MLQ: The answer is simple: fear. Fear of public opinion and more importantly, fear of the president. The president’s supporters are vocal, aggressive, plentiful and in some instances, organized. They swarm social media, and media sites both local and foreign. The President himself has a gift for targeting specific personalities who to his mind, represent challenges to his authority. This combination is formidable and considering the enthusiasm for the use of force, requires every individual venturing on expressing an opinion to consider the consequences.
RW: Vice President Leni Robredo has called for the rule of law to be applied in the hunt for drug pushers, but has not really come out to criticize the president’s anti-drug campaign. Do you think she could do more in terms of speaking out, or is that too politically risky?
MLQ: In the Philippines we elect our presidents and vice presidents separately, a practice that dates from the foundation of our modern institutions in 1935. It was felt important at the time that the potential successor of a president should have a clear, personal, mandate, too. However, this means every vice-president is viewed with suspicion by the sitting president, especially if they do not come from the same party. This suspicion is particularly intense not only because Vice-President Robredo defeated one of the paramount allies of the president, Ferdinand Marcos Jr., but also, she was the candidate of the very administration the president’s ruling coalition (composed of the factions of former presidents Fidel V. Ramos and Gloria Macapagal-Arroyo, the united front parties of the Communists, and the political apparatus of the Marcos family) was meant to not only defeat, but permanently discredit as an ex-post-facto rehabilitation of themselves (the whole 1986-2016 era, with its periodic outbreaks of People Power, its anti-dictatorship constitution, and relative media independence and civil society participation, was a perpetual thorn in the side of those wanting a Marcos restoration, an Arroyo political rehabilitation, and a Ramos-proposed parliamentary system modeled on the one-party dominance of UMNO in Malaysia).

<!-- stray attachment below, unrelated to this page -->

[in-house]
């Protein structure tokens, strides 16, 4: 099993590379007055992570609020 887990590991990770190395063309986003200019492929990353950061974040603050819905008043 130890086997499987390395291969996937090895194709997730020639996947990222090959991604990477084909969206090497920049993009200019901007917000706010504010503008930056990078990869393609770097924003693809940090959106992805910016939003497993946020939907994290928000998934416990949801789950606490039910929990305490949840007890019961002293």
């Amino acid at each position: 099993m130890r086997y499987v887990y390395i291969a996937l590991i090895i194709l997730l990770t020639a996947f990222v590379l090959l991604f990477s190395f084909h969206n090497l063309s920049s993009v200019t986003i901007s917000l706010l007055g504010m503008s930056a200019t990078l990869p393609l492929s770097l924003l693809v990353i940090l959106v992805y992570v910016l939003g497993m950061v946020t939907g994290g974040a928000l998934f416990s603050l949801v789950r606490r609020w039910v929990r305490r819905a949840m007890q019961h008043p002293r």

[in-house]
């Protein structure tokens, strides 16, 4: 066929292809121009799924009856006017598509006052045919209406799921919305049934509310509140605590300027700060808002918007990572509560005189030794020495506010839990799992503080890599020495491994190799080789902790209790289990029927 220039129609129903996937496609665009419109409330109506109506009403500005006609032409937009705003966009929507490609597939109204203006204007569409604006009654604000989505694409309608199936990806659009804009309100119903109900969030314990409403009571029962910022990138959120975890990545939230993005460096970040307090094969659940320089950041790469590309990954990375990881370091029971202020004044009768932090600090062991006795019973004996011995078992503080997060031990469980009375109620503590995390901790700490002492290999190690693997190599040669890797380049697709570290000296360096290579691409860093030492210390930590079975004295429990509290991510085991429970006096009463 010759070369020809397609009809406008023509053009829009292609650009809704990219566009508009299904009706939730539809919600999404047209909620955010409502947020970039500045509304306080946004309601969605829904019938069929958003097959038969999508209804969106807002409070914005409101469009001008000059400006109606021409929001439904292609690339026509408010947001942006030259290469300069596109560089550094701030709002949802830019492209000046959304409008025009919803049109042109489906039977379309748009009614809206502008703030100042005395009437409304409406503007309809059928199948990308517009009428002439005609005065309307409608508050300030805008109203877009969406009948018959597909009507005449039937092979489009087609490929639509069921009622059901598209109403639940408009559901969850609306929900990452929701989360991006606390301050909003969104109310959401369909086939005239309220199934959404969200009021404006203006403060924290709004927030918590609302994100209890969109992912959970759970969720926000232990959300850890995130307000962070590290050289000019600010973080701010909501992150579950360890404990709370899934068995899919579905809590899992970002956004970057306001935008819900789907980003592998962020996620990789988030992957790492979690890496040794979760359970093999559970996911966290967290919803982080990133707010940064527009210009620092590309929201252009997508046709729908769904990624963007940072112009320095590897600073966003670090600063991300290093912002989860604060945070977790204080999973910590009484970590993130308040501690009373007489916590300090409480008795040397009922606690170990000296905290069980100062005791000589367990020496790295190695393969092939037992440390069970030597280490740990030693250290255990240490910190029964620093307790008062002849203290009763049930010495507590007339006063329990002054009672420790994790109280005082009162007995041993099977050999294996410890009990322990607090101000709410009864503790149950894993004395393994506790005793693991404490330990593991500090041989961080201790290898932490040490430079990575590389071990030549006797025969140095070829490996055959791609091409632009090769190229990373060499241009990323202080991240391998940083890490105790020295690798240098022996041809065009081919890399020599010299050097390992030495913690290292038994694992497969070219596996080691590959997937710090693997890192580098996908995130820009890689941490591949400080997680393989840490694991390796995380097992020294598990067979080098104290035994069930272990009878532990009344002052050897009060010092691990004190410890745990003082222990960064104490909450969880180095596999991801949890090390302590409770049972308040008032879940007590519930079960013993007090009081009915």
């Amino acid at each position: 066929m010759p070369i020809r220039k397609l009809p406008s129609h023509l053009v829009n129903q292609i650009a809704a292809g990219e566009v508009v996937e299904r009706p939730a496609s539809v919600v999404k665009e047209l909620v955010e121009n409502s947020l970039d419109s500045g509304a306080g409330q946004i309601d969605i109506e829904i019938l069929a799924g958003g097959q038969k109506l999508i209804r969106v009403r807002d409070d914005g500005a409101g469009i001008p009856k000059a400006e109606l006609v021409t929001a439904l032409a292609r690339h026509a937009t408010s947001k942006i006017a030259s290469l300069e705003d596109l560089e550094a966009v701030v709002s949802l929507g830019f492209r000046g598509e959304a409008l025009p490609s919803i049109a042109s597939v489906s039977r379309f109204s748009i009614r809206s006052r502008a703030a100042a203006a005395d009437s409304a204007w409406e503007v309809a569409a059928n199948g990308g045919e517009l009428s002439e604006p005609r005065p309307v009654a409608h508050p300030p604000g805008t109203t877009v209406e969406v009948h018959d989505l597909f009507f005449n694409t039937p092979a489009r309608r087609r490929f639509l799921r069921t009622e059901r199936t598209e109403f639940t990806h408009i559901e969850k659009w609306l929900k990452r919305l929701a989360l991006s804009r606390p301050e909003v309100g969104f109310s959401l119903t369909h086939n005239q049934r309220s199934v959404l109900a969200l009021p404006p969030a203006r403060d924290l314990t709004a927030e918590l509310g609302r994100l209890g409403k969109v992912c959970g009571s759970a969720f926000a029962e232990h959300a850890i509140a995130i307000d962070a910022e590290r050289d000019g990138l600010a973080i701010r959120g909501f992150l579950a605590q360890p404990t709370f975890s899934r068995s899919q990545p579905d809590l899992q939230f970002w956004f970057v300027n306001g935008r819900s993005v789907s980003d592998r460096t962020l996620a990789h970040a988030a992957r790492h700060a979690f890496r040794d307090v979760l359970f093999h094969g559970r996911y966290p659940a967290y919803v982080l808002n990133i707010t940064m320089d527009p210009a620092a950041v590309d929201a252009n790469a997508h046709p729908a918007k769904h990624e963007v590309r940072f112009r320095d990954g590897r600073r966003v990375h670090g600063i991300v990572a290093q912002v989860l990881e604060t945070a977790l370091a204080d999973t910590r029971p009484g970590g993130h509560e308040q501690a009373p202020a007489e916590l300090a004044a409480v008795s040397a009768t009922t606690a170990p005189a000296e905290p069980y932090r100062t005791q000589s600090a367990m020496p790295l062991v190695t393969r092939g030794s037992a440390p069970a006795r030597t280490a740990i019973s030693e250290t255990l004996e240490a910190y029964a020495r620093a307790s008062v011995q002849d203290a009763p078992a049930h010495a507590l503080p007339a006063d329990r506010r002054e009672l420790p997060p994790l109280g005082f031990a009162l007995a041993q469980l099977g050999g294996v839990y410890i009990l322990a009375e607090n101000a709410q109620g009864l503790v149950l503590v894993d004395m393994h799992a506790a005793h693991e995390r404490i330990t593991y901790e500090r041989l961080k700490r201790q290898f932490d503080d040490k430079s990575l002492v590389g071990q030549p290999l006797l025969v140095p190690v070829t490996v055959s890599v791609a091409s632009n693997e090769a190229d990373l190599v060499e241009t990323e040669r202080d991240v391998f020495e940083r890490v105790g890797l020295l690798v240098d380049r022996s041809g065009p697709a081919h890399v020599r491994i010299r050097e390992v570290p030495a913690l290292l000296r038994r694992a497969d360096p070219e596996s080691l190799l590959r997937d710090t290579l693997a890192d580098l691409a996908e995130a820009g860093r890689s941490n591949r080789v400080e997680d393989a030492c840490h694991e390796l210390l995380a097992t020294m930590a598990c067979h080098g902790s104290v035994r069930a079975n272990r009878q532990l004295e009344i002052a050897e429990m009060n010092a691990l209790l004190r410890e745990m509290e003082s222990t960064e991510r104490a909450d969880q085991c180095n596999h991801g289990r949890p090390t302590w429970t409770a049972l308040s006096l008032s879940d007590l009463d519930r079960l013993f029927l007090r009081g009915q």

The other factor is that so long as the Vice-President is in office, an alternative leadership is available, and could potentially provide a rallying figure for those disaffected for whatever reason, with the present administration. However, the Vice-President herself seems to sense a long-standing rule in Philippine politics. No Vice-President has ever benefited from challenging the sitting president: the public expects the Vice-President, of whatever party, to cooperate with and serve, the sitting president, of whatever party. At the same time the civil society background of the Vice-President suggests she probably views it as a matter of civic conscience to have a seat at the table, in order to give voice to the constituency that elected her. A very delicate balancing act is therefore required, meaning she cannot be as vocal or critical as some of her supporters might want, but also, however cooperative she is, supporters of the president will always view her with suspicion. The wider public, on the other hand, will probably be more understanding in this regard.
She has from time to time issued gentle reminders about human rights, against the dictatorship of Marcos, and this includes the drug war. It would be fair to say however she is still finding her own voice in the midst of fast-moving events.